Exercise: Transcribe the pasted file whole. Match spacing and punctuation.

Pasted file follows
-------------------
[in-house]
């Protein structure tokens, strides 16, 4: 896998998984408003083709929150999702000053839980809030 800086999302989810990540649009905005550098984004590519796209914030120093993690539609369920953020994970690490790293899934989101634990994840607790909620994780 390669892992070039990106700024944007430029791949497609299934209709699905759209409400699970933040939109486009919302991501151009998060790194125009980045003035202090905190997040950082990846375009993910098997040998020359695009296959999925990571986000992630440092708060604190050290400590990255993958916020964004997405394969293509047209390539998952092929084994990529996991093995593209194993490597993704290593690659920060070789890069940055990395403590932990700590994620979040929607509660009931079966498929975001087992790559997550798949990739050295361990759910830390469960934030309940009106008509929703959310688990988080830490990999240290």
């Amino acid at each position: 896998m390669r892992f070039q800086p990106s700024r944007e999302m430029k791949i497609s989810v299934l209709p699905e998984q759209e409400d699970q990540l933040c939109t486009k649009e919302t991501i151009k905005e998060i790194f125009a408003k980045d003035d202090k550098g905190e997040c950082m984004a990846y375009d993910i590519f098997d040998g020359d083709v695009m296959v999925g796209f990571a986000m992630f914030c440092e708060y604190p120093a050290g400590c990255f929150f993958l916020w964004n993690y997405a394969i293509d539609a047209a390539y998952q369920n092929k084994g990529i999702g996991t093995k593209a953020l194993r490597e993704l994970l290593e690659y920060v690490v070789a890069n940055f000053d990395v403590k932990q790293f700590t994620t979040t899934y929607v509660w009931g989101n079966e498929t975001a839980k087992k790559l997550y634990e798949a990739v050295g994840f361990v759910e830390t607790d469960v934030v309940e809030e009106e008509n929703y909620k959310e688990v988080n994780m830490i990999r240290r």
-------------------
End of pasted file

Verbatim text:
[in-house]
């Protein structure tokens, strides 16, 4: 896998998984408003083709929150999702000053839980809030 800086999302989810990540649009905005550098984004590519796209914030120093993690539609369920953020994970690490790293899934989101634990994840607790909620994780 390669892992070039990106700024944007430029791949497609299934209709699905759209409400699970933040939109486009919302991501151009998060790194125009980045003035202090905190997040950082990846375009993910098997040998020359695009296959999925990571986000992630440092708060604190050290400590990255993958916020964004997405394969293509047209390539998952092929084994990529996991093995593209194993490597993704290593690659920060070789890069940055990395403590932990700590994620979040929607509660009931079966498929975001087992790559997550798949990739050295361990759910830390469960934030309940009106008509929703959310688990988080830490990999240290």
């Amino acid at each position: 896998m390669r892992f070039q800086p990106s700024r944007e999302m430029k791949i497609s989810v299934l209709p699905e998984q759209e409400d699970q990540l933040c939109t486009k649009e919302t991501i151009k905005e998060i790194f125009a408003k980045d003035d202090k550098g905190e997040c950082m984004a990846y375009d993910i590519f098997d040998g020359d083709v695009m296959v999925g796209f990571a986000m992630f914030c440092e708060y604190p120093a050290g400590c990255f929150f993958l916020w964004n993690y997405a394969i293509d539609a047209a390539y998952q369920n092929k084994g990529i999702g996991t093995k593209a953020l194993r490597e993704l994970l290593e690659y920060v690490v070789a890069n940055f000053d990395v403590k932990q790293f700590t994620t979040t899934y929607v509660w009931g989101n079966e498929t975001a839980k087992k790559l997550y634990e798949a990739v050295g994840f361990v759910e830390t607790d469960v934030v309940e809030e009106e008509n929703y909620k959310e688990v988080n994780m830490i990999r240290r």